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Jauja was a family gem for a number of generations in Antigua, and recently they began working with Stuardo Coto and Panorama Estate to improve their coffee production. Stuardo Coto is a second-generation coffee producer and started his coffee organization, Panorama Estate, to improve yields and coffee quality in Guatemala.
The Panorama team work diligently to monitor soil health, pest control, and pruning/renovations of each farm. This ensures the health of the trees in addition to high yields and quality.

  • Farm Jauja
  • Varietal Bourbon
  • Process Fully washed
  • Altitude 1,500 metres above sea level
  • Town / City San Cristobal El Bajo
  • Region Antigua
  • Owner Stuardo Coto
  • Tasting Notes Floral roselle, red grapes, blackcurrants, lemon. Sweet toffee aftertaste with lingering brown sugar and chocolate.
  • Farm Size 18 hectares
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During the harvest, after the cherries are carefully handpicked, they are delivered via truck to the wet mill, located 20 minutes away from the farm. The cherries are submerged in water to remove any floaters and then pulped with a machine to remove the external fruit. The freshly cleaned beans are then fermented in tanks for 24 hours. After fermentation, the beans are cleaned by hand in correteos to remove any remaining mucilage or foreign matter. Once cleaned, the coffee is evenly dispersed on patios to dry in the open sun for 15 – 20 days. To prevent mold growth, the coffee is moved every 30 minutes on the first day of drying, then every hour the second day, and every hour and a half onwards. As soon as the ideal moisture content is reached, the coffee is rested, hulled, and prepared for export.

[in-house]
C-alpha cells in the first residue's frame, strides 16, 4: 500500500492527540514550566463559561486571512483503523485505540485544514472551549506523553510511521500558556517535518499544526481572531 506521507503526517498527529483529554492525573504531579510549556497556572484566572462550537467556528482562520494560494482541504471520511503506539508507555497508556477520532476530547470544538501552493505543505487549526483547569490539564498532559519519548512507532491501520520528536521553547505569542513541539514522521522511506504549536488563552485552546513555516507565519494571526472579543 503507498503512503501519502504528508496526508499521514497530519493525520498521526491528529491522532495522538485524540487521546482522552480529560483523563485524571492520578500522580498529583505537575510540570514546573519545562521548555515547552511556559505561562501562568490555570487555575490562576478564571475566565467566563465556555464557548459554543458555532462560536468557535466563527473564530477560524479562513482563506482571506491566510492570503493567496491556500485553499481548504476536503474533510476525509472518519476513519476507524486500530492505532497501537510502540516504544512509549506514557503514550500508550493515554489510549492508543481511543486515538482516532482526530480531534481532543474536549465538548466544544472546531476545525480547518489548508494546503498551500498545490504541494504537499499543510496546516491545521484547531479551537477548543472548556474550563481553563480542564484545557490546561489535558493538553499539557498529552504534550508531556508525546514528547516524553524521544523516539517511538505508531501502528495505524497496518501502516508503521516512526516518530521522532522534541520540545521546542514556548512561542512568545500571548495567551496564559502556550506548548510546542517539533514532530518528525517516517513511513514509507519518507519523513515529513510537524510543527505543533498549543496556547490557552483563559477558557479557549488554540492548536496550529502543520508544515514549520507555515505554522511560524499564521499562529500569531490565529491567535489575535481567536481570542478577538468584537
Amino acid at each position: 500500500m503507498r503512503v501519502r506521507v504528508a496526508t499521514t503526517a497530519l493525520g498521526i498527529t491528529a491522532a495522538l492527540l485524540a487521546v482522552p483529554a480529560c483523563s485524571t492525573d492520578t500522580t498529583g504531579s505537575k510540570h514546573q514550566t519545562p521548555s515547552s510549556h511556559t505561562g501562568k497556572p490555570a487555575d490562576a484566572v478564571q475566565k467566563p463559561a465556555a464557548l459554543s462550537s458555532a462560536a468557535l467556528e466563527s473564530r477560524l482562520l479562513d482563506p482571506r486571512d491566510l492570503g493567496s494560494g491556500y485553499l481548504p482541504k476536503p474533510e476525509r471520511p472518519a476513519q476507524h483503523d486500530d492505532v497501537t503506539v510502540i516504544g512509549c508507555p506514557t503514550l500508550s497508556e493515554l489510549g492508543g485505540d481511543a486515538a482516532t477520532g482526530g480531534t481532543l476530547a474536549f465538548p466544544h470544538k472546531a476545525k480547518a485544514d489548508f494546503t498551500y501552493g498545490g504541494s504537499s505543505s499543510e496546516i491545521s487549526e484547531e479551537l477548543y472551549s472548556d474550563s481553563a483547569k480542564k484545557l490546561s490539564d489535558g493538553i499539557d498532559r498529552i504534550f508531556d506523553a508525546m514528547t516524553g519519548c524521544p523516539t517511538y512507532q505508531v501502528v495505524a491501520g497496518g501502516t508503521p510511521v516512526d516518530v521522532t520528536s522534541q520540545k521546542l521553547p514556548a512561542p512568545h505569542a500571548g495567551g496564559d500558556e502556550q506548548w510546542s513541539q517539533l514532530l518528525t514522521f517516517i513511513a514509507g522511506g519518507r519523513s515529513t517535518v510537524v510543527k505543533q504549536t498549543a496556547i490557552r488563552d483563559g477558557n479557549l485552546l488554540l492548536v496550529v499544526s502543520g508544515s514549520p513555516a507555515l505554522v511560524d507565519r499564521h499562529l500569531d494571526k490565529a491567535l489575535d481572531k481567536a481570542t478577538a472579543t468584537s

About Guatemala

Coffee has helped fuel Guatemala’s economy for over a hundred years. Today, an estimated 125,000 coffee producers drive Guatemala’s coffee industry and coffee remains one of Guatemala’s principal export products, accounting for 40% of all agricultural export revenue.

It is most likely that Jesuit missionaries introduced coffee to Guatemala, and there are accounts of coffee being grown in the country as early as mid-18th century. Nonetheless, as in neighbouring El Salvador, coffee only became an important export crop for the country at the advent of synthetic dyes and industrialisation of textiles – in the mid-19th century. Throughout the latter half of the 1800s, various government programs sought to promote coffee as a means to stimulate the economy, including a massive land privatisation program initiated by President Justo Rufino Barrias in 1871, which resulted in the creation of large coffee estates, many of which still produce some of Guatemala’s best coffees today.